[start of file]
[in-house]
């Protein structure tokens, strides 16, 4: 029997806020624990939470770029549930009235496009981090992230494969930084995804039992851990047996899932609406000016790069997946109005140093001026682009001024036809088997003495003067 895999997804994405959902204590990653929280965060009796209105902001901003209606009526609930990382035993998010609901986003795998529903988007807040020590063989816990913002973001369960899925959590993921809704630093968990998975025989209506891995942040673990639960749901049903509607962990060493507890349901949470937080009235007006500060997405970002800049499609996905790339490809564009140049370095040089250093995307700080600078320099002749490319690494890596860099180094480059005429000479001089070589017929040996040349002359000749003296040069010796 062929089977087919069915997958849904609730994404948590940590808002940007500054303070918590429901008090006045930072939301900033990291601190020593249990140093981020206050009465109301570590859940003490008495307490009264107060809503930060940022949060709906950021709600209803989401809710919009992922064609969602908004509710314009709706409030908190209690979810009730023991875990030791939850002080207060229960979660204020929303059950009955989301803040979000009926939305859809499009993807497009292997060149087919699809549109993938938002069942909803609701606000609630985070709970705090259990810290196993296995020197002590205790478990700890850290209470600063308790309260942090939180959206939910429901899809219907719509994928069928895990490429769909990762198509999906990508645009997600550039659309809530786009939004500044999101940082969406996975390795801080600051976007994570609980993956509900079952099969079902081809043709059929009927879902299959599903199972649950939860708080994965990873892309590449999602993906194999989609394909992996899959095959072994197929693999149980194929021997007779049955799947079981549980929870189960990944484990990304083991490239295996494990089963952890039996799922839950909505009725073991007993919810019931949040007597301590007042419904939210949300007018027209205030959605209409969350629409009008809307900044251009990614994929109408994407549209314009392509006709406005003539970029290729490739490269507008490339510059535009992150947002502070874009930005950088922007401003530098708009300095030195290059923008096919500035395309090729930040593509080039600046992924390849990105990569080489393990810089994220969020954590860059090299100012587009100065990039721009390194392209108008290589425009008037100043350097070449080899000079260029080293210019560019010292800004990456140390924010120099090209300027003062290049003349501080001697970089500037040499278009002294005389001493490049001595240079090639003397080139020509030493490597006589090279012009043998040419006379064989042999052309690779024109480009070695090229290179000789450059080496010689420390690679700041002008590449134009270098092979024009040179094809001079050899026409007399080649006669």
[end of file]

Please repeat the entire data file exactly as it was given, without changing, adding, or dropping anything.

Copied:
[in-house]
């Protein structure tokens, strides 16, 4: 029997806020624990939470770029549930009235496009981090992230494969930084995804039992851990047996899932609406000016790069997946109005140093001026682009001024036809088997003495003067 895999997804994405959902204590990653929280965060009796209105902001901003209606009526609930990382035993998010609901986003795998529903988007807040020590063989816990913002973001369960899925959590993921809704630093968990998975025989209506891995942040673990639960749901049903509607962990060493507890349901949470937080009235007006500060997405970002800049499609996905790339490809564009140049370095040089250093995307700080600078320099002749490319690494890596860099180094480059005429000479001089070589017929040996040349002359000749003296040069010796 062929089977087919069915997958849904609730994404948590940590808002940007500054303070918590429901008090006045930072939301900033990291601190020593249990140093981020206050009465109301570590859940003490008495307490009264107060809503930060940022949060709906950021709600209803989401809710919009992922064609969602908004509710314009709706409030908190209690979810009730023991875990030791939850002080207060229960979660204020929303059950009955989301803040979000009926939305859809499009993807497009292997060149087919699809549109993938938002069942909803609701606000609630985070709970705090259990810290196993296995020197002590205790478990700890850290209470600063308790309260942090939180959206939910429901899809219907719509994928069928895990490429769909990762198509999906990508645009997600550039659309809530786009939004500044999101940082969406996975390795801080600051976007994570609980993956509900079952099969079902081809043709059929009927879902299959599903199972649950939860708080994965990873892309590449999602993906194999989609394909992996899959095959072994197929693999149980194929021997007779049955799947079981549980929870189960990944484990990304083991490239295996494990089963952890039996799922839950909505009725073991007993919810019931949040007597301590007042419904939210949300007018027209205030959605209409969350629409009008809307900044251009990614994929109408994407549209314009392509006709406005003539970029290729490739490269507008490339510059535009992150947002502070874009930005950088922007401003530098708009300095030195290059923008096919500035395309090729930040593509080039600046992924390849990105990569080489393990810089994220969020954590860059090299100012587009100065990039721009390194392209108008290589425009008037100043350097070449080899000079260029080293210019560019010292800004990456140390924010120099090209300027003062290049003349501080001697970089500037040499278009002294005389001493490049001595240079090639003397080139020509030493490597006589090279012009043998040419006379064989042999052309690779024109480009070695090229290179000789450059080496010689420390690679700041002008590449134009270098092979024009040179094809001079050899026409007399080649006669």